This record is a partial extract of the original cable. The full text of the original cable is not available. C O N F I D E N T I A L SECTION 01 OF 02 RANGOON 000348
STATE FOR EAP/BCLTV, EB
COMMERCE FOR ITA JEAN KELLY
TREASURY FOR OASIA JEFF NEIL
USPACOM FOR FPA
E.O. 12958: DECL: 03/16/2013
SUBJECT: BURMA'S BANKS: PASSING THE BUCK ON TO BORROWERS
REF: RANGOON 299 AND PREVIOUS
Classified By: DCM Ron McMullen for Reasons 1.5 (B,D)
1. (C) Summary: The GOB has settled on a response to the
banking crisis that will likely just expedite the disaster it
is ostensibly trying to avoid. The regime, through a
military-run committee, demanded that banks restore liquidity
by calling in loans. With the economy at a standstill, many
businesses will now have to make their March payrolls while
under increasing pressure from the banks and Military
Intelligence for prepayment of loans. End summary.
The GOB's "Market-Based" Solution
2. (C) After early hints that the regime might rescue Burma's
troubled banks with Central Bank loans, it has instead
settled on a "solution" to the private banks liquidity
problems that throws the burden on to business and other
borrowers. The first step down this path came with the
formation in early March of the "Private Bank Management
Committee," chaired by politically influential SPDC member
Quartermaster General Lieutenant General Tin Aung Myin Oo.
The regime charged this Committee, which also includes top
Finance Ministry and Central Bank officials, to work closely
with Military Intelligence (MI) to resolve the problems in
3. (C) The Committee directed that banks rebuild their cash
position through early repayment of loans. Repayments are to
occur according to a rigid timetable, with 40 percent of
outstanding loans due by the end of April. Not all borrowers
are subject to the Committee's fiat, though. According to
one banker, while his bank had to provide a list of large
borrowers (of 50 million kyat -- about $50,000 -- and up),
AWB (the locus of the banking crisis) had to submit data on
all of its borrowers to the Committee. Those borrowers who
are reluctant or unable to pony up the called loans will
probably have to answer to MI, one banker suggested.
Business Shoulders the Burden
4. (C) Local businesspeople, meanwhile, are shaking their
heads at the GOB's decision to make them responsible for the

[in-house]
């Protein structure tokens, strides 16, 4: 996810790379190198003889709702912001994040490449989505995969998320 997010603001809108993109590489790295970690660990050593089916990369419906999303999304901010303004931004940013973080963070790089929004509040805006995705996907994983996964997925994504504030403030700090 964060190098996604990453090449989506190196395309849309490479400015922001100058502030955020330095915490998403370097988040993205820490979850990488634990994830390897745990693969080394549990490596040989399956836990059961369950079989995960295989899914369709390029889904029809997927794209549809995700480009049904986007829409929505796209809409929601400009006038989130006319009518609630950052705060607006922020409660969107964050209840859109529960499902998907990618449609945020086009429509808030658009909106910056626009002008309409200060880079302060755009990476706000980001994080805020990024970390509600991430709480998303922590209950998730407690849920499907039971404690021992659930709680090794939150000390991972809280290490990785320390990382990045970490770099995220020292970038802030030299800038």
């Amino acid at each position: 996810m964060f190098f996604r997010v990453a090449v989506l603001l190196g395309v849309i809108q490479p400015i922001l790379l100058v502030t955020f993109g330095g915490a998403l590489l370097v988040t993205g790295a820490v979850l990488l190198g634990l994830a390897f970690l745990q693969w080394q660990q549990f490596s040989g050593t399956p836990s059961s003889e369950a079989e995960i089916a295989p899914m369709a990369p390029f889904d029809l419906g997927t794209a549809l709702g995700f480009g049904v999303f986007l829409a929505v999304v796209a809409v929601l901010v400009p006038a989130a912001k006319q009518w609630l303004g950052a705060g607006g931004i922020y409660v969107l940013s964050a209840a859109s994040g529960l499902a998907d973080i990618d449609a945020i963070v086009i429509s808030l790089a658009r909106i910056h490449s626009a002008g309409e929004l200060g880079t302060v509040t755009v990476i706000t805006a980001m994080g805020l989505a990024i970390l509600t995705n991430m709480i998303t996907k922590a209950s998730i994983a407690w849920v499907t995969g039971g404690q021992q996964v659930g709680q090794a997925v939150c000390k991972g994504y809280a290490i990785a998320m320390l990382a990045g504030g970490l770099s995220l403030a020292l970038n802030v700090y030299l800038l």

resolution of the banks' problems. Most companies are
already staggering under the weight of the credit crunch
(private bank loans have not been granted since the start of
the crisis) and the inability to draw fully on deposit
accounts in various private banks. The cash flow problems
afflicting many businesses will only be exacerbated by the
new obligation to repay nearly half of outstanding loans
(including even mortgage loans) in short order. Reflecting
these concerns, and the current scramble for kyat, the value
of the dollar has dropped nearly 13 percent in value against
the kyat since March 1 (bottoming out at 840 kyat/dollar on
March 14), and the spot value of gold fell an additional 2.25
percent in the week ending March 14. Depressed asset prices
will add an additional burden to businesses trying to offload
some of their property to make ends meet.
5. (C) Meanwhile, while borrowers tremble, the situation for
some banks may be stabilizing. With withdrawal limits for
each depositor steady at 100,000 kyat/week, the private banks
still face a maximum outflow of only 18 billion kyat/week.
One official at a large bank told us that his institution had
been able, between new deposits and hastened loan repayments,
to counteract withdrawals and even witness a small net
improvement in its cash position during the week ending March
14. However, this situation is tenuous at best.
Additionally, total deposits have continued to decline -- a
sure sign of fading public confidence in the banks.
Asking for Trouble
6. (C) The GOB's curious policy decision, which simply
encourages the banking crisis to infect the broader economy,
is, of course, exactly the opposite of what most Central
Banks do when faced with a bank run. Normally Central Banks
do back flips to avoid calling loans because of the negative
spillover effects such actions have. In Burma, however, that
most shunned of options has become the government's policy
choice. Presumably this is because the GOB fears the
inflationary impact of bailing out the private banks.
However, the net result of this decision is just to spread
the pain from one set of innocent bystanders (the depositors)
to another (the borrowers). In no way does this help.
7. (C) Hopefully, the government will take another look at
this approach. In any case, however, it is becoming
increasingly apparent that the entire catastrophe will have
at least two results. First, more and more of the economy
will go underground, the only place where credit is available
and trade can now transpire. Even when the banking mess is
cleaned up, most commerce may remain in the shadows, having
learned its lesson on the hazards of doing business in the
daylight. Second, the short-term future for companies, their
employees, and the economy as a whole, is imperiled. At the
end of March, already weak firms, faced with payroll and
accelerated loan payments, could easily go under or be forced
to lay off thousands of workers -- with potentially serious
social consequences. And, if they survive March, they may
have to do the whole dance again in April (and every month
thereafter). Not a pleasant prospect for anyone in business
in Burma these days.
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